This blog post is written in response to T-SQL Tuesday hosted by SQL Server Insane Asylum.
The idea of this post really caught my attention. Automation – something getting itself done after the initial programming, is my understanding of the subject. The very next thought was – is it good or evil? The reality is there is no right answer. However, what if we quickly note a few things, then I would like to request your help to complete this post.
We will start with the positive parts in SQL Server where automation happens.
If I start thinking of SQL Server and Automation the very first thing that comes to my mind is SQL Agent, which runs various jobs. Once I configure any task or job, it runs fine (till something goes wrong!). Well, automation has its own advantages. We all have used SQL Agent for so many things – backup, various validation jobs, maintenance jobs and numerous other things.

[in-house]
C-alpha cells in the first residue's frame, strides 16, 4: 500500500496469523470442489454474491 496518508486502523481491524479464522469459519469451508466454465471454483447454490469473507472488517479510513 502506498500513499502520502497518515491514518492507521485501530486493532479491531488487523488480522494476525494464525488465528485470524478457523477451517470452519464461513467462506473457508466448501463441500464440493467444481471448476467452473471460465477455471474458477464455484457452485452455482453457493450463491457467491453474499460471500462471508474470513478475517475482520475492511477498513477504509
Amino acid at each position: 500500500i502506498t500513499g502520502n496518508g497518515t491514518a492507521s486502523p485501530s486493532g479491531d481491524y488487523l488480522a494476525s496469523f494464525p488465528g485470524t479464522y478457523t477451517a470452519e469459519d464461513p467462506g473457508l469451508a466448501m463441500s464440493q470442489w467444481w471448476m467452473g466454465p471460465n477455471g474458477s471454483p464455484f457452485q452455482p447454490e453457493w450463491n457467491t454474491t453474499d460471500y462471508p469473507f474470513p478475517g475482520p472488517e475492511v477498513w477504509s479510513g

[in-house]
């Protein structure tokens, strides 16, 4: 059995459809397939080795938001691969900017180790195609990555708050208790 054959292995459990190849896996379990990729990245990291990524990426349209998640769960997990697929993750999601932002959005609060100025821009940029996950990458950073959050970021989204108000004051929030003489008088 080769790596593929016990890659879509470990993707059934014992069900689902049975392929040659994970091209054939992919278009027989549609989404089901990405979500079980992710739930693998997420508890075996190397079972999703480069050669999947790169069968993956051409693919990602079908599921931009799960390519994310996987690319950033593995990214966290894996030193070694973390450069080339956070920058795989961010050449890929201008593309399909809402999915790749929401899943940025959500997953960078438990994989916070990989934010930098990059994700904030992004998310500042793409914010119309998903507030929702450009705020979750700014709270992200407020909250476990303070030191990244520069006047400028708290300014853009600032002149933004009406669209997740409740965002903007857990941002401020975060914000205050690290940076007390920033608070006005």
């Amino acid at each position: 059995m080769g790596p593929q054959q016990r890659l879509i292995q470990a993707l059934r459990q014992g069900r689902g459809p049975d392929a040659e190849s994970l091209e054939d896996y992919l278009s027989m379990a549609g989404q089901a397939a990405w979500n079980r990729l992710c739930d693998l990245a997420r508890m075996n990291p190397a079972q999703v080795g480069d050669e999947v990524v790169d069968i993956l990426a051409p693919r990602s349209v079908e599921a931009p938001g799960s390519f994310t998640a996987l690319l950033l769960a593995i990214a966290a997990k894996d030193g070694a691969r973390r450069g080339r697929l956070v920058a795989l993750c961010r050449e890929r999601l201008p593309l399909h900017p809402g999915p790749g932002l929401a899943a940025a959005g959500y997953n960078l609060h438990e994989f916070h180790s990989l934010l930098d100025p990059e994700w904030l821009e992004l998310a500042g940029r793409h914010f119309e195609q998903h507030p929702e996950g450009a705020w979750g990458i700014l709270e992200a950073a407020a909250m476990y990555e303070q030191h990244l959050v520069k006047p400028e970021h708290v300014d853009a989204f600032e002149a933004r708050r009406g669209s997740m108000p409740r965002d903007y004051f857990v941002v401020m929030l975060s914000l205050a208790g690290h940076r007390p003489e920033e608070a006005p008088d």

What other kinds of automation tasks do you run in your database server?
This part is very interesting, because it can get really ugly(!). During my career I have found so many bad automation agent jobs.
- Client had an agent job where he was dropping the clean buffers every hour
- Client using database mail to send regular emails instead of necessary alert related emails
- The best one – A client used new Missing Index and Unused Index scripts in SQL Agent Job to follow suggestions 100%. Believe me, I have never seen such a badly performing and hard to optimize database. (I ended up dropping all non-clustered indexes on the development server and ran production workload on the development server again, then configured with optimal indexes).
- Shrinking database is performance killer. It should never be automated. SQL SERVER – Shrinking Database is Bad – Increases Fragmentation – Reduces Performance
- The one I hate the most is AutoShrink Database. It has given me hard time in my career quite a few times. SQL SERVER – SHRINKDATABASE For Every Database in the SQL Server
Automation is necessary but common sense is a must when creating automation.
Reference: Pinal Dave (http://blog.SQLAuthority.com)